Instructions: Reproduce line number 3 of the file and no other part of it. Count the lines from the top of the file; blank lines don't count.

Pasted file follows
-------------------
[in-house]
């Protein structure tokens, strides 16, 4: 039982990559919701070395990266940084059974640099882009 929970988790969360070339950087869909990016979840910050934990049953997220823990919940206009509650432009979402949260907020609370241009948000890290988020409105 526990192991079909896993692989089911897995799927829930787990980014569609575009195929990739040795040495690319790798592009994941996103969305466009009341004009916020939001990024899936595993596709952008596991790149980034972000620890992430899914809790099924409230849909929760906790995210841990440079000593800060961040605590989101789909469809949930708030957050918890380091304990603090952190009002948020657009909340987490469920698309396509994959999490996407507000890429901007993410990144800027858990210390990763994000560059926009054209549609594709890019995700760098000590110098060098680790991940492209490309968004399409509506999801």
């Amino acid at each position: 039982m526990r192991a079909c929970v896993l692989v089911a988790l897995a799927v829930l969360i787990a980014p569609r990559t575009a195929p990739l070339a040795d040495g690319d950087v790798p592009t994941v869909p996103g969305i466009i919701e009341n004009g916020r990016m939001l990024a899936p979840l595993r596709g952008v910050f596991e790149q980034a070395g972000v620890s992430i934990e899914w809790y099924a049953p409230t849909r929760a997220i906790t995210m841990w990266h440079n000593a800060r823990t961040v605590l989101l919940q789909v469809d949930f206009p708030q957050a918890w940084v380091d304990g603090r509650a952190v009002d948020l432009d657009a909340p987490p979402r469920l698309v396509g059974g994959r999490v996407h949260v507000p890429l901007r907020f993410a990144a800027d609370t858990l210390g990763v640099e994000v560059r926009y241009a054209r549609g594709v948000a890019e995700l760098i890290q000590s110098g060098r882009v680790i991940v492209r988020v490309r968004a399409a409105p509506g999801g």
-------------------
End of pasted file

């Amino acid at each position: 039982m526990r192991a079909c929970v896993l692989v089911a988790l897995a799927v829930l969360i787990a980014p569609r990559t575009a195929p990739l070339a040795d040495g690319d950087v790798p592009t994941v869909p996103g969305i466009i919701e009341n004009g916020r990016m939001l990024a899936p979840l595993r596709g952008v910050f596991e790149q980034a070395g972000v620890s992430i934990e899914w809790y099924a049953p409230t849909r929760a997220i906790t995210m841990w990266h440079n000593a800060r823990t961040v605590l989101l919940q789909v469809d949930f206009p708030q957050a918890w940084v380091d304990g603090r509650a952190v009002d948020l432009d657009a909340p987490p979402r469920l698309v396509g059974g994959r999490v996407h949260v507000p890429l901007r907020f993410a990144a800027d609370t858990l210390g990763v640099e994000v560059r926009y241009a054209r549609g594709v948000a890019e995700l760098i890290q000590s110098g060098r882009v680790i991940v492209r988020v490309r968004a399409a409105p509506g999801g």